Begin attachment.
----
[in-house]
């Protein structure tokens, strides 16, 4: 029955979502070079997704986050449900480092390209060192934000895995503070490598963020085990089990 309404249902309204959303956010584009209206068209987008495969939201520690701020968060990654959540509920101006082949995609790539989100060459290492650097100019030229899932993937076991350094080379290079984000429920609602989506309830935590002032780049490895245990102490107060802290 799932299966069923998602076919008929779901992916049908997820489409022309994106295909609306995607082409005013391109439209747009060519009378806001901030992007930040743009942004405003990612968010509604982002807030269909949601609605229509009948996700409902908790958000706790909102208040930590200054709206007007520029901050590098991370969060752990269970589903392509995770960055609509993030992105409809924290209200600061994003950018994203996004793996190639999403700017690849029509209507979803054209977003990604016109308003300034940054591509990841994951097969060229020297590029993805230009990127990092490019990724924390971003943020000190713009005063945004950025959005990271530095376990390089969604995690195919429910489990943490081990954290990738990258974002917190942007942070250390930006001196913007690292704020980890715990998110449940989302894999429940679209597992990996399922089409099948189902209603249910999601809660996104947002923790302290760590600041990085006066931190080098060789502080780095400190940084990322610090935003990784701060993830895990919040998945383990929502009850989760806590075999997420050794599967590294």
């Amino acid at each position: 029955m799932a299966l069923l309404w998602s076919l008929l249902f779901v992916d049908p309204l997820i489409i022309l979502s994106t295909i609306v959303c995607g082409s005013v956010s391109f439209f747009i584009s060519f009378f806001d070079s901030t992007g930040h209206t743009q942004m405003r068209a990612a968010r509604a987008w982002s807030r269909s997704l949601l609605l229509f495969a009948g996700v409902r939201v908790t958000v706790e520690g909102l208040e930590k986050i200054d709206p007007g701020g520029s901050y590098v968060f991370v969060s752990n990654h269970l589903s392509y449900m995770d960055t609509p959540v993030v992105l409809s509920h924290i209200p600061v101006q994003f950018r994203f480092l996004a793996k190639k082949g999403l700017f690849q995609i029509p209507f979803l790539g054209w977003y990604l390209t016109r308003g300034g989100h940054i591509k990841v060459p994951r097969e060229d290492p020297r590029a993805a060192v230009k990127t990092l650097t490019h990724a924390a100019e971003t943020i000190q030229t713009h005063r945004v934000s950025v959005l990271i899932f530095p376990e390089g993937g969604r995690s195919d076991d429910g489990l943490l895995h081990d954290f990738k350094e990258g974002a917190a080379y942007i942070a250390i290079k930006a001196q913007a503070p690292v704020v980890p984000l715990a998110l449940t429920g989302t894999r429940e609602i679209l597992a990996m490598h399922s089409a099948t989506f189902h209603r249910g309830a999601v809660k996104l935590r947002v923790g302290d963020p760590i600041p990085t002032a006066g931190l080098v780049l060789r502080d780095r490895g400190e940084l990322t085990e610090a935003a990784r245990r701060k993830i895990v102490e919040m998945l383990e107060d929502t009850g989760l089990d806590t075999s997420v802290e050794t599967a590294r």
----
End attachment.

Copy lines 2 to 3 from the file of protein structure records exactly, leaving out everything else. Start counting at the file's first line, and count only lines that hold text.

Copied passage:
């Protein structure tokens, strides 16, 4: 029955979502070079997704986050449900480092390209060192934000895995503070490598963020085990089990 309404249902309204959303956010584009209206068209987008495969939201520690701020968060990654959540509920101006082949995609790539989100060459290492650097100019030229899932993937076991350094080379290079984000429920609602989506309830935590002032780049490895245990102490107060802290 799932299966069923998602076919008929779901992916049908997820489409022309994106295909609306995607082409005013391109439209747009060519009378806001901030992007930040743009942004405003990612968010509604982002807030269909949601609605229509009948996700409902908790958000706790909102208040930590200054709206007007520029901050590098991370969060752990269970589903392509995770960055609509993030992105409809924290209200600061994003950018994203996004793996190639999403700017690849029509209507979803054209977003990604016109308003300034940054591509990841994951097969060229020297590029993805230009990127990092490019990724924390971003943020000190713009005063945004950025959005990271530095376990390089969604995690195919429910489990943490081990954290990738990258974002917190942007942070250390930006001196913007690292704020980890715990998110449940989302894999429940679209597992990996399922089409099948189902209603249910999601809660996104947002923790302290760590600041990085006066931190080098060789502080780095400190940084990322610090935003990784701060993830895990919040998945383990929502009850989760806590075999997420050794599967590294």
């Amino acid at each position: 029955m799932a299966l069923l309404w998602s076919l008929l249902f779901v992916d049908p309204l997820i489409i022309l979502s994106t295909i609306v959303c995607g082409s005013v956010s391109f439209f747009i584009s060519f009378f806001d070079s901030t992007g930040h209206t743009q942004m405003r068209a990612a968010r509604a987008w982002s807030r269909s997704l949601l609605l229509f495969a009948g996700v409902r939201v908790t958000v706790e520690g909102l208040e930590k986050i200054d709206p007007g701020g520029s901050y590098v968060f991370v969060s752990n990654h269970l589903s392509y449900m995770d960055t609509p959540v993030v992105l409809s509920h924290i209200p600061v101006q994003f950018r994203f480092l996004a793996k190639k082949g999403l700017f690849q995609i029509p209507f979803l790539g054209w977003y990604l390209t016109r308003g300034g989100h940054i591509k990841v060459p994951r097969e060229d290492p020297r590029a993805a060192v230009k990127t990092l650097t490019h990724a924390a100019e971003t943020i000190q030229t713009h005063r945004v934000s950025v959005l990271i899932f530095p376990e390089g993937g969604r995690s195919d076991d429910g489990l943490l895995h081990d954290f990738k350094e990258g974002a917190a080379y942007i942070a250390i290079k930006a001196q913007a503070p690292v704020v980890p984000l715990a998110l449940t429920g989302t894999r429940e609602i679209l597992a990996m490598h399922s089409a099948t989506f189902h209603r249910g309830a999601v809660k996104l935590r947002v923790g302290d963020p760590i600041p990085t002032a006066g931190l080098v780049l060789r502080d780095r490895g400190e940084l990322t085990e610090a935003a990784r245990r701060k993830i895990v102490e919040m998945l383990e107060d929502t009850g989760l089990d806590t075999s997420v802290e050794t599967a590294r």